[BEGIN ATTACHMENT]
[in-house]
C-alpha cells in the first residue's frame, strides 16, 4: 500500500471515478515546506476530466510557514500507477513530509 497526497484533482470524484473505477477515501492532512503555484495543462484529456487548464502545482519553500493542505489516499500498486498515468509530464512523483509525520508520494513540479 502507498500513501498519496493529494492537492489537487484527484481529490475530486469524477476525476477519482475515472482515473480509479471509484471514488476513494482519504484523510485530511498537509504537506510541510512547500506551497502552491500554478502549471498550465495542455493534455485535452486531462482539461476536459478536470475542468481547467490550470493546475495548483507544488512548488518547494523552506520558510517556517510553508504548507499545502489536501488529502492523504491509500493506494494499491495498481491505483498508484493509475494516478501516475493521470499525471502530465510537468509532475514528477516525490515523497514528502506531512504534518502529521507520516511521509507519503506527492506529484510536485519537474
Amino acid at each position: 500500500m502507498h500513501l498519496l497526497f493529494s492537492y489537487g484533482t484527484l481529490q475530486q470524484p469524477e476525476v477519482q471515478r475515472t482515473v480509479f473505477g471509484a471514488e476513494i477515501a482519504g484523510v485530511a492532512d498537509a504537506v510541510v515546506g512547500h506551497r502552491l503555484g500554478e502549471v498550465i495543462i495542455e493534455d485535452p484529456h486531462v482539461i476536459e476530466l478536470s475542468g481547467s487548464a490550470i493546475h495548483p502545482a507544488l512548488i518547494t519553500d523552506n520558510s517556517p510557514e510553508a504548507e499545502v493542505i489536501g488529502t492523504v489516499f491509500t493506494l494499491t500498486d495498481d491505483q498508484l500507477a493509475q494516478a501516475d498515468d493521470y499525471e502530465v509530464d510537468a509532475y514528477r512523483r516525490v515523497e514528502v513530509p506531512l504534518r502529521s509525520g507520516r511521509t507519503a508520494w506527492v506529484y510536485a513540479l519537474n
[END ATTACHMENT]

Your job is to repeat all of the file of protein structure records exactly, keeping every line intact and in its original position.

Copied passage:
[in-house]
C-alpha cells in the first residue's frame, strides 16, 4: 500500500471515478515546506476530466510557514500507477513530509 497526497484533482470524484473505477477515501492532512503555484495543462484529456487548464502545482519553500493542505489516499500498486498515468509530464512523483509525520508520494513540479 502507498500513501498519496493529494492537492489537487484527484481529490475530486469524477476525476477519482475515472482515473480509479471509484471514488476513494482519504484523510485530511498537509504537506510541510512547500506551497502552491500554478502549471498550465495542455493534455485535452486531462482539461476536459478536470475542468481547467490550470493546475495548483507544488512548488518547494523552506520558510517556517510553508504548507499545502489536501488529502492523504491509500493506494494499491495498481491505483498508484493509475494516478501516475493521470499525471502530465510537468509532475514528477516525490515523497514528502506531512504534518502529521507520516511521509507519503506527492506529484510536485519537474
Amino acid at each position: 500500500m502507498h500513501l498519496l497526497f493529494s492537492y489537487g484533482t484527484l481529490q475530486q470524484p469524477e476525476v477519482q471515478r475515472t482515473v480509479f473505477g471509484a471514488e476513494i477515501a482519504g484523510v485530511a492532512d498537509a504537506v510541510v515546506g512547500h506551497r502552491l503555484g500554478e502549471v498550465i495543462i495542455e493534455d485535452p484529456h486531462v482539461i476536459e476530466l478536470s475542468g481547467s487548464a490550470i493546475h495548483p502545482a507544488l512548488i518547494t519553500d523552506n520558510s517556517p510557514e510553508a504548507e499545502v493542505i489536501g488529502t492523504v489516499f491509500t493506494l494499491t500498486d495498481d491505483q498508484l500507477a493509475q494516478a501516475d498515468d493521470y499525471e502530465v509530464d510537468a509532475y514528477r512523483r516525490v515523497e514528502v513530509p506531512l504534518r502529521s509525520g507520516r511521509t507519503a508520494w506527492v506529484y510536485a513540479l519537474n